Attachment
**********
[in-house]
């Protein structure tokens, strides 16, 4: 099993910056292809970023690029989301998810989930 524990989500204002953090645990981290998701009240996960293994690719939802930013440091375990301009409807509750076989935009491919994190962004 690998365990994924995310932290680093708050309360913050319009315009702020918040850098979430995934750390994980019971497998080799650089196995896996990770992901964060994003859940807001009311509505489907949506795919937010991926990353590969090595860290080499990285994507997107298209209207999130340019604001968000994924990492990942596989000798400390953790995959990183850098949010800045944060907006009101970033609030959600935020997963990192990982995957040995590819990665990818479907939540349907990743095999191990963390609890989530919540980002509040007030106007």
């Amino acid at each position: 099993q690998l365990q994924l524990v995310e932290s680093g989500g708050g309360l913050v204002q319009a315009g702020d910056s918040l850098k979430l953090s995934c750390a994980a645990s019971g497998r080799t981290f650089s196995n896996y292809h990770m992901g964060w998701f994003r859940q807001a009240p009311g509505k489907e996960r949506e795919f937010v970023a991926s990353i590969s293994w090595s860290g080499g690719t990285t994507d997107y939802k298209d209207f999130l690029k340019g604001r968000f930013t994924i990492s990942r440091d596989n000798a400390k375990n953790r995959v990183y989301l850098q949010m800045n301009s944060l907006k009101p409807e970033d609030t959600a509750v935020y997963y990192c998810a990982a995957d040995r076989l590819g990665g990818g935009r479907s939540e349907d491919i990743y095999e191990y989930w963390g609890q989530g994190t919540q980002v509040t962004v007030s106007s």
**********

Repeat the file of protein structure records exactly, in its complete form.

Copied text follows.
[in-house]
């Protein structure tokens, strides 16, 4: 099993910056292809970023690029989301998810989930 524990989500204002953090645990981290998701009240996960293994690719939802930013440091375990301009409807509750076989935009491919994190962004 690998365990994924995310932290680093708050309360913050319009315009702020918040850098979430995934750390994980019971497998080799650089196995896996990770992901964060994003859940807001009311509505489907949506795919937010991926990353590969090595860290080499990285994507997107298209209207999130340019604001968000994924990492990942596989000798400390953790995959990183850098949010800045944060907006009101970033609030959600935020997963990192990982995957040995590819990665990818479907939540349907990743095999191990963390609890989530919540980002509040007030106007």
């Amino acid at each position: 099993q690998l365990q994924l524990v995310e932290s680093g989500g708050g309360l913050v204002q319009a315009g702020d910056s918040l850098k979430l953090s995934c750390a994980a645990s019971g497998r080799t981290f650089s196995n896996y292809h990770m992901g964060w998701f994003r859940q807001a009240p009311g509505k489907e996960r949506e795919f937010v970023a991926s990353i590969s293994w090595s860290g080499g690719t990285t994507d997107y939802k298209d209207f999130l690029k340019g604001r968000f930013t994924i990492s990942r440091d596989n000798a400390k375990n953790r995959v990183y989301l850098q949010m800045n301009s944060l907006k009101p409807e970033d609030t959600a509750v935020y997963y990192c998810a990982a995957d040995r076989l590819g990665g990818g935009r479907s939540e349907d491919i990743y095999e191990y989930w963390g609890q989530g994190t919540q980002v509040t962004v007030s106007s």